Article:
Personal statement essays are a big part of many college and work-related applications. The most common types of personal statement essays include the universal, all-encompassing statement and a statement of response that addresses any particular questions asked. For both categories, the personal statement essay gives you the opportunity to illustrate who you are, what sets you apart from the other candidates and why you'll be an asset.
Preparation and Brainstorming
Make an inventory of the events, people and work/life experiences that helped shape you as a person and influenced your decision to pursue the major, program or school for which you're writing the essay.
List the skills, characteristics and qualifications you have. These should be relevant to the program or position and serve as persuasive reasons for the application committee to choose you.
Provide an overview of your educational and career goals and how the particular program can help you fulfill them.
Become familiar with the program's mission, and jot down reasons why you'll be a good fit (including activities and groups you intend on joining).
Writing the Statement
Look through the lists and ideas from the above steps, and pick the focus or theme that you will center your essay around. For example, if the personal statement is for a psychology program, your experiences and characteristics should paint a picture of your passion and capability within that field.
Create an opening paragraph and frame to serve as the central point of your statement. Make sure it's interesting and strong enough to provide a good structure for the remainder of your essay. As noted on the Carnegie Mellon University website, the frame of your essay should introduce you as a candidate, establish the occasion of the focus and be original enough to ignite interest for the rest of your essay.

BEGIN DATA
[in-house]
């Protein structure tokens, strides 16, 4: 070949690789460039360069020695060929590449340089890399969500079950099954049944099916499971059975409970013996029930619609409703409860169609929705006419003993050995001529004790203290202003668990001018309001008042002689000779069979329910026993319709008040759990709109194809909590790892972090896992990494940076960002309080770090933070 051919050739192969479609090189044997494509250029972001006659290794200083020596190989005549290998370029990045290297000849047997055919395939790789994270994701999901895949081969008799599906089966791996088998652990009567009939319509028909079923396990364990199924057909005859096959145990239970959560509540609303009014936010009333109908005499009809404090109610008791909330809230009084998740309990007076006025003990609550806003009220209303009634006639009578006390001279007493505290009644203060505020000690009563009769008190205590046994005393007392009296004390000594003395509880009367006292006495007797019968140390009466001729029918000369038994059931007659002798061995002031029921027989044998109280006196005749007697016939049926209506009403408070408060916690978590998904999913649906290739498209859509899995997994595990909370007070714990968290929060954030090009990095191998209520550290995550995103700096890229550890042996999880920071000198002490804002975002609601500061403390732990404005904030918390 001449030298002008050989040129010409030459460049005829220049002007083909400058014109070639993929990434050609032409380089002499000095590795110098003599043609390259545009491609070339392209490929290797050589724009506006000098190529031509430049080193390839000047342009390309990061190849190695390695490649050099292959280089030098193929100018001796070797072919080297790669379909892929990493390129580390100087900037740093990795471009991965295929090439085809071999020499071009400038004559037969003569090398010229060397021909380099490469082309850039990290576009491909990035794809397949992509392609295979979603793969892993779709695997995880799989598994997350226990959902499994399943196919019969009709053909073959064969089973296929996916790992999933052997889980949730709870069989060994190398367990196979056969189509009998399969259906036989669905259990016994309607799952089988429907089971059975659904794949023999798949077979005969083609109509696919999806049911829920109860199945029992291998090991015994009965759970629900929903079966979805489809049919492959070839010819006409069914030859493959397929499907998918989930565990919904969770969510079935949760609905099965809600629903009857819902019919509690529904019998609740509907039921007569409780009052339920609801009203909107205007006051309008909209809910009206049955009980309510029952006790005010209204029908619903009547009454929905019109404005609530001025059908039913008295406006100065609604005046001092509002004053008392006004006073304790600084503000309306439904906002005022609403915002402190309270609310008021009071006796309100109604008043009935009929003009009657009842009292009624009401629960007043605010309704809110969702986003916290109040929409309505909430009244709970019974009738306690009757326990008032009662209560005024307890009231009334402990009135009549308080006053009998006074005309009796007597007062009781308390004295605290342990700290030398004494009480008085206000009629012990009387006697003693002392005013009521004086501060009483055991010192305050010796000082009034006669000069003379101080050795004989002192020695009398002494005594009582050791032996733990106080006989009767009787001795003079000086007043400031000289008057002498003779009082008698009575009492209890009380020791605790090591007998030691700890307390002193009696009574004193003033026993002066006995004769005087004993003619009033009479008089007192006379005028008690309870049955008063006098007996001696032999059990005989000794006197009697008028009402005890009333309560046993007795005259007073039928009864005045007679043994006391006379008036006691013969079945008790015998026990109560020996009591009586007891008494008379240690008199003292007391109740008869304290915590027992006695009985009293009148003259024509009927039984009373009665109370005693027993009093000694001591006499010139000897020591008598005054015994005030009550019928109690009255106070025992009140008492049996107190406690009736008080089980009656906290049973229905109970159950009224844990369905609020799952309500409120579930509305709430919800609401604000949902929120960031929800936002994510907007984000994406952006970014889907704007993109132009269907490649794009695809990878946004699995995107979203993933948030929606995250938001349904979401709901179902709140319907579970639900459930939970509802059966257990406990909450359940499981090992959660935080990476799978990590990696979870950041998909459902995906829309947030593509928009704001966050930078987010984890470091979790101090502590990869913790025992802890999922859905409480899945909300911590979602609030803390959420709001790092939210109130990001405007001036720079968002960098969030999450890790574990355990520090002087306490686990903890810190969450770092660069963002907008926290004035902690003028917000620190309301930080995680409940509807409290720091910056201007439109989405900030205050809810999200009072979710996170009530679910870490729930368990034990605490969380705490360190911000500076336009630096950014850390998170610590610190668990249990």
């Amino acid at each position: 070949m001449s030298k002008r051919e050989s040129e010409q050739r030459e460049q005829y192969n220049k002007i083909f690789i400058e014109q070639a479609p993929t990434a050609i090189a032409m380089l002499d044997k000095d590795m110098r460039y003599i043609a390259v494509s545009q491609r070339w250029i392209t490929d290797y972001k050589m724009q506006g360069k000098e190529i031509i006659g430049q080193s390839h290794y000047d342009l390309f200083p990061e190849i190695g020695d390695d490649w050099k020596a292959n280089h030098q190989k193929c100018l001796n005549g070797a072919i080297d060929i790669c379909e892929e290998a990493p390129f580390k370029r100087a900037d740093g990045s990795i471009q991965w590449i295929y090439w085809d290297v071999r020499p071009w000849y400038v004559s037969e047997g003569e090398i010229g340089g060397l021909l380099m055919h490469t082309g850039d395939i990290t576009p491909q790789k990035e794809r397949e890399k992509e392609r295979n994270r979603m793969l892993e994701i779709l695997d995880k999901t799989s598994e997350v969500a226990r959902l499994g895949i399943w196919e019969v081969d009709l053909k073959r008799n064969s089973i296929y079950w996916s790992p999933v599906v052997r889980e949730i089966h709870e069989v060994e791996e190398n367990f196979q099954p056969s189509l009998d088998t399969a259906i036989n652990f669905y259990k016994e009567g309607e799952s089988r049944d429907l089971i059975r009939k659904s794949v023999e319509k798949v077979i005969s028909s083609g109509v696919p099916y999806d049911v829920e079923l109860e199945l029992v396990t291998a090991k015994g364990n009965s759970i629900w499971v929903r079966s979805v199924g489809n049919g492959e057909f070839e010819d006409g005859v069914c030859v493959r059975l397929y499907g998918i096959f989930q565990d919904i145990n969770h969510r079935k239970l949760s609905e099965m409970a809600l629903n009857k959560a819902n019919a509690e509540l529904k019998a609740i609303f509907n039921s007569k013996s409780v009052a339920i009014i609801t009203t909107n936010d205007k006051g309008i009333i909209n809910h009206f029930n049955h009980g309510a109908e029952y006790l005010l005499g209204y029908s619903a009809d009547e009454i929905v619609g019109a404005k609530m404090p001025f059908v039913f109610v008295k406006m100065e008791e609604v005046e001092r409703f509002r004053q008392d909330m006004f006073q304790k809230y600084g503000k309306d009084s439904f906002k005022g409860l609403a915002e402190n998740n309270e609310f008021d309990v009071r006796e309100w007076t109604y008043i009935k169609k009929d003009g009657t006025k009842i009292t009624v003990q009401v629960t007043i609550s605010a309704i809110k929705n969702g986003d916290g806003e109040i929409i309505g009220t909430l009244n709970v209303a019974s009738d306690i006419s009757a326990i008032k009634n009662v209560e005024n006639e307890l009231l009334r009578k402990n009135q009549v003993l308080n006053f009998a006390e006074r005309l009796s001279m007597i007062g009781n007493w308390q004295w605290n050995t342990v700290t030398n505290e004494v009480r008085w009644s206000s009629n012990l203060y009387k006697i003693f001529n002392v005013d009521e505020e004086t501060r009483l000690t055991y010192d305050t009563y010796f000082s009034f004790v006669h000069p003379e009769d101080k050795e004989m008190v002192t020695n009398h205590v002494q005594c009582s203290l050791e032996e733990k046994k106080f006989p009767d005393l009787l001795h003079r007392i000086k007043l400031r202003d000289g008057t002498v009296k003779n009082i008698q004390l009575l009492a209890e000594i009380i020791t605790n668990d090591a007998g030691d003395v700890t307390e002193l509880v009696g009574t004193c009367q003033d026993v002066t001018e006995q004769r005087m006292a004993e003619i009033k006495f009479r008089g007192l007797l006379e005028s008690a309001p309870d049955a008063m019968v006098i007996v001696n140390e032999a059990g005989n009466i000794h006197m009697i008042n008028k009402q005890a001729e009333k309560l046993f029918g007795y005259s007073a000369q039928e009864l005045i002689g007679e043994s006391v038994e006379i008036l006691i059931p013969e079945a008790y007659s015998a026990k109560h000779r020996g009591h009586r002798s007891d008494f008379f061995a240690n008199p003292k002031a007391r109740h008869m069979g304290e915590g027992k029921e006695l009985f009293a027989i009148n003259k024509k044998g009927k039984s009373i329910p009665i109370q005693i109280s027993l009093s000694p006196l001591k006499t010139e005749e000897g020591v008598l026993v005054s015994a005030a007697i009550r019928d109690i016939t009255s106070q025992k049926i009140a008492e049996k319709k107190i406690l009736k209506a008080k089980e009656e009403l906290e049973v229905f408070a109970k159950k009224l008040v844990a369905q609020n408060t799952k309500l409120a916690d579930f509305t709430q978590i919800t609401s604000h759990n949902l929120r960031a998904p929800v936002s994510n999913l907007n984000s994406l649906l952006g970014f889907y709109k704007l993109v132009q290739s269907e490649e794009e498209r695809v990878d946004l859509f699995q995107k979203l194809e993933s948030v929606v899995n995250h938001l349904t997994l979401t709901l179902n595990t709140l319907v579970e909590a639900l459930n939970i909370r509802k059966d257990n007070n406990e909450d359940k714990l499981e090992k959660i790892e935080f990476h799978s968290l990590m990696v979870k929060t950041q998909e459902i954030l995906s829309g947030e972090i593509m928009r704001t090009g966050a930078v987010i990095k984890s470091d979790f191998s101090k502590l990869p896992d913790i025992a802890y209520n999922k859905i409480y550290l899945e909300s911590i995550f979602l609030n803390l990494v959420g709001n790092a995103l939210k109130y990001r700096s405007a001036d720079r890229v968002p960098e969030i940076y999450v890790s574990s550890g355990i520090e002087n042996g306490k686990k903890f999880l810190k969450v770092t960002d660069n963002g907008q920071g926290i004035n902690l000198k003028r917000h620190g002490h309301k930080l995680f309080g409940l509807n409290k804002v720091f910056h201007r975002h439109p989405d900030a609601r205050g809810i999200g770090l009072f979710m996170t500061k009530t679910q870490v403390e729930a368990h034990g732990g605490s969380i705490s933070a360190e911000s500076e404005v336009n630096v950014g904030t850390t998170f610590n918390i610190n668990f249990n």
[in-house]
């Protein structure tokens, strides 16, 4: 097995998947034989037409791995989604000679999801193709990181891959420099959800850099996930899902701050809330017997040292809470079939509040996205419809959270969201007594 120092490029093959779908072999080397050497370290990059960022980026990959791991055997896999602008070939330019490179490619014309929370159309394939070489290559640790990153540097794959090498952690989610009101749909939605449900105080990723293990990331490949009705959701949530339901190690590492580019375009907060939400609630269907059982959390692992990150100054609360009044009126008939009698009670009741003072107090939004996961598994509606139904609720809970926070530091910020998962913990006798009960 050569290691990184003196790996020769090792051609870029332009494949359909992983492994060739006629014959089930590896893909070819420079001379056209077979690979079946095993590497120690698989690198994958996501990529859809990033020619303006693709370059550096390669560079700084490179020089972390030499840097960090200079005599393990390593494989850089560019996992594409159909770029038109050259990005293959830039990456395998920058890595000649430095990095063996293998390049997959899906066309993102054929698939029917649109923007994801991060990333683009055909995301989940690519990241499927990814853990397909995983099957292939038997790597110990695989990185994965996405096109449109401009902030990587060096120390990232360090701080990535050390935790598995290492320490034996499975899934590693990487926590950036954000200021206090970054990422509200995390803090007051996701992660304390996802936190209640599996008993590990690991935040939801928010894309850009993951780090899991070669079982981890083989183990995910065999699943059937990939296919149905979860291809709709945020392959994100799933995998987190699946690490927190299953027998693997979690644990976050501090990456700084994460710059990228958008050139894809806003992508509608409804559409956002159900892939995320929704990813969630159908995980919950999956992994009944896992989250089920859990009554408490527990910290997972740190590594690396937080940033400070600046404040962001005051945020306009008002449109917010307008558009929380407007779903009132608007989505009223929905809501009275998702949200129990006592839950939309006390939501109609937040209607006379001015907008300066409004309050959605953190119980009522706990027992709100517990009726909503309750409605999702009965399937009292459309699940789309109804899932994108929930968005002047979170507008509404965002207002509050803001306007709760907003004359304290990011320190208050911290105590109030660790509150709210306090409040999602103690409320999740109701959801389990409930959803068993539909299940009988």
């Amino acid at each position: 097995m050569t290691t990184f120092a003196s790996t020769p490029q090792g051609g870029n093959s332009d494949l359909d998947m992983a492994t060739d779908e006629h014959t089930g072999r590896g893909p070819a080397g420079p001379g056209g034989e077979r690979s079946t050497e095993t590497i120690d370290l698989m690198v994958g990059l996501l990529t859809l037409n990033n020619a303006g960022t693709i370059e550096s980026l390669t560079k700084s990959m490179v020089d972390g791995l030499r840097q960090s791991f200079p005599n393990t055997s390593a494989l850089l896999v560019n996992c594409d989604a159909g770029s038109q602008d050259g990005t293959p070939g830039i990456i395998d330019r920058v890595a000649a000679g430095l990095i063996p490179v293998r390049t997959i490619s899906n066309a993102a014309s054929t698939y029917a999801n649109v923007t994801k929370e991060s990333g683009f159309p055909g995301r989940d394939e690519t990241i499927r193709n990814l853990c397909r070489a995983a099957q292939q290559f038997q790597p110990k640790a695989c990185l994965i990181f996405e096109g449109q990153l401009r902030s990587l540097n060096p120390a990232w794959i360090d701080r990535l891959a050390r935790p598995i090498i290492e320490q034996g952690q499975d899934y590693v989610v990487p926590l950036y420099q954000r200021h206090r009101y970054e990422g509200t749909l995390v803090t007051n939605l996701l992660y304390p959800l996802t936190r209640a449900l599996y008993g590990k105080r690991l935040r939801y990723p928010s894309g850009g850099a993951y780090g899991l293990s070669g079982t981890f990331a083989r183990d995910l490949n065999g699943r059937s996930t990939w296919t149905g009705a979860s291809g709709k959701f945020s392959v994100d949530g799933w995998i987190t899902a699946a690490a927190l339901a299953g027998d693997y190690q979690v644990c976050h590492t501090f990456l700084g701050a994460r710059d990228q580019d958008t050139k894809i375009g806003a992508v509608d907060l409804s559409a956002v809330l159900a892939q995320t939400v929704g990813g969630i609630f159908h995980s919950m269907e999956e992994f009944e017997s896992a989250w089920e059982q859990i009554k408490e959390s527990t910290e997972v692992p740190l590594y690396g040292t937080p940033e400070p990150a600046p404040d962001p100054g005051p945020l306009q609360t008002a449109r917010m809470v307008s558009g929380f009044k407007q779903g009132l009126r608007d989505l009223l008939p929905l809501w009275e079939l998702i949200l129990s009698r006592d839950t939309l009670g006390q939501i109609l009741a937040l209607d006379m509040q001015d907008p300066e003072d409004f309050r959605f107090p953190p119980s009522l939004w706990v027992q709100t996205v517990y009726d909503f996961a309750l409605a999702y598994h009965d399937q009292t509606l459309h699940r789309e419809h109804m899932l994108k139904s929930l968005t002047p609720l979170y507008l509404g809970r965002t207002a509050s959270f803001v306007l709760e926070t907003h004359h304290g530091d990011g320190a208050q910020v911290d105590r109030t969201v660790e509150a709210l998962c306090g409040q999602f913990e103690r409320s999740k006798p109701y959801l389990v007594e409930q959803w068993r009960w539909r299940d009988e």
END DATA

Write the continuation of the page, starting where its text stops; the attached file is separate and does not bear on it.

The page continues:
Write the rest of your essay sections to exemplify your interest, knowledge, experience and enthusiasm within the program, position or field.
Take a quick break so you have a fresh set of eyes to look over and edit your statement.
Check for grammatical errors, and make sure that the transitions are smooth and the essay adheres to any word limits indicated. When it comes to writing a personal statement, it's critical for the essay to be meticulous, clear and to the point. The Purdue Online Writing Lab points out that "many admissions officers say that good written skills and command of correct use of language are important to them as they read these statements."
- Keep in mind that application committees read through many essays, so you want yours to grab their attention from the beginning and not drag on
- Avoid including things that the committee already knows such as your grades, test scores and other information that's included in your application or letters of recommendation.
Serena Spinello holds two master’s degrees and is pursuing her Ph.D. in medical science. She has been a professional writer and researcher for over 10 years and is an active member of the American Medical Writers Association, Academy of Medical Educators, and the National Association of Social Workers.